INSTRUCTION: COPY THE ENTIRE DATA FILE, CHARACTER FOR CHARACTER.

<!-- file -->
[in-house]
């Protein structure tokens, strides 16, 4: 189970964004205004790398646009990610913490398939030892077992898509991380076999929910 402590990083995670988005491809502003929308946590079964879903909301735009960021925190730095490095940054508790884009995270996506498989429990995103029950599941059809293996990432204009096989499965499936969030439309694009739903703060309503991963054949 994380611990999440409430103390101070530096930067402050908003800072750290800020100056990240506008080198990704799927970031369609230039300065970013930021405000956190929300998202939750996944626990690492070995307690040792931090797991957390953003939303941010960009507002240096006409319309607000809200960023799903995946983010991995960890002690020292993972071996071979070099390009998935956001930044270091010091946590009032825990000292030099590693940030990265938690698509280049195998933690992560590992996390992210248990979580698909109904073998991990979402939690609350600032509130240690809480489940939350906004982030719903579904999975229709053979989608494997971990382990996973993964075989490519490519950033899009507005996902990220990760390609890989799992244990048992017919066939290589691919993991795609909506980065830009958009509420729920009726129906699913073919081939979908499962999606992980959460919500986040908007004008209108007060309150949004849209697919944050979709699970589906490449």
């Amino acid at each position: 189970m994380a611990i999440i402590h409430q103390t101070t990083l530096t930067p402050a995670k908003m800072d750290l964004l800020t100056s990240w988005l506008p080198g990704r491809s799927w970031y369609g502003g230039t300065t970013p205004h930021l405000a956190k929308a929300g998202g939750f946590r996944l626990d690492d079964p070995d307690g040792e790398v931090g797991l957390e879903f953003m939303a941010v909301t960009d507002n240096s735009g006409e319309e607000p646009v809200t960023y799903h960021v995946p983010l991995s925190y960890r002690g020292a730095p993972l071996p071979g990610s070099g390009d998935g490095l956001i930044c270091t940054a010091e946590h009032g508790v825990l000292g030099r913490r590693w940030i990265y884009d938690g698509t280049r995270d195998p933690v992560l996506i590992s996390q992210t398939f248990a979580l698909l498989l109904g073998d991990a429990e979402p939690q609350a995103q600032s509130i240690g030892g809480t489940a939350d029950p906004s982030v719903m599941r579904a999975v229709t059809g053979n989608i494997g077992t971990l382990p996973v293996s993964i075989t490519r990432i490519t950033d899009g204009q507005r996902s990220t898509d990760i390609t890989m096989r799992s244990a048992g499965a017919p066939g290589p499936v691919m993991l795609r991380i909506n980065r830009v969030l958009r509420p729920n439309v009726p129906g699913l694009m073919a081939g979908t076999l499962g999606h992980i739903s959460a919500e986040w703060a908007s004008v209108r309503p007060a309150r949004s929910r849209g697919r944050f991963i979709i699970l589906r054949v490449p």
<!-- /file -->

[in-house]
């Protein structure tokens, strides 16, 4: 189970964004205004790398646009990610913490398939030892077992898509991380076999929910 402590990083995670988005491809502003929308946590079964879903909301735009960021925190730095490095940054508790884009995270996506498989429990995103029950599941059809293996990432204009096989499965499936969030439309694009739903703060309503991963054949 994380611990999440409430103390101070530096930067402050908003800072750290800020100056990240506008080198990704799927970031369609230039300065970013930021405000956190929300998202939750996944626990690492070995307690040792931090797991957390953003939303941010960009507002240096006409319309607000809200960023799903995946983010991995960890002690020292993972071996071979070099390009998935956001930044270091010091946590009032825990000292030099590693940030990265938690698509280049195998933690992560590992996390992210248990979580698909109904073998991990979402939690609350600032509130240690809480489940939350906004982030719903579904999975229709053979989608494997971990382990996973993964075989490519490519950033899009507005996902990220990760390609890989799992244990048992017919066939290589691919993991795609909506980065830009958009509420729920009726129906699913073919081939979908499962999606992980959460919500986040908007004008209108007060309150949004849209697919944050979709699970589906490449």
């Amino acid at each position: 189970m994380a611990i999440i402590h409430q103390t101070t990083l530096t930067p402050a995670k908003m800072d750290l964004l800020t100056s990240w988005l506008p080198g990704r491809s799927w970031y369609g502003g230039t300065t970013p205004h930021l405000a956190k929308a929300g998202g939750f946590r996944l626990d690492d079964p070995d307690g040792e790398v931090g797991l957390e879903f953003m939303a941010v909301t960009d507002n240096s735009g006409e319309e607000p646009v809200t960023y799903h960021v995946p983010l991995s925190y960890r002690g020292a730095p993972l071996p071979g990610s070099g390009d998935g490095l956001i930044c270091t940054a010091e946590h009032g508790v825990l000292g030099r913490r590693w940030i990265y884009d938690g698509t280049r995270d195998p933690v992560l996506i590992s996390q992210t398939f248990a979580l698909l498989l109904g073998d991990a429990e979402p939690q609350a995103q600032s509130i240690g030892g809480t489940a939350d029950p906004s982030v719903m599941r579904a999975v229709t059809g053979n989608i494997g077992t971990l382990p996973v293996s993964i075989t490519r990432i490519t950033d899009g204009q507005r996902s990220t898509d990760i390609t890989m096989r799992s244990a048992g499965a017919p066939g290589p499936v691919m993991l795609r991380i909506n980065r830009v969030l958009r509420p729920n439309v009726p129906g699913l694009m073919a081939g979908t076999l499962g999606h992980i739903s959460a919500e986040w703060a908007s004008v209108r309503p007060a309150r949004s929910r849209g697919r944050f991963i979709i699970l589906r054949v490449p």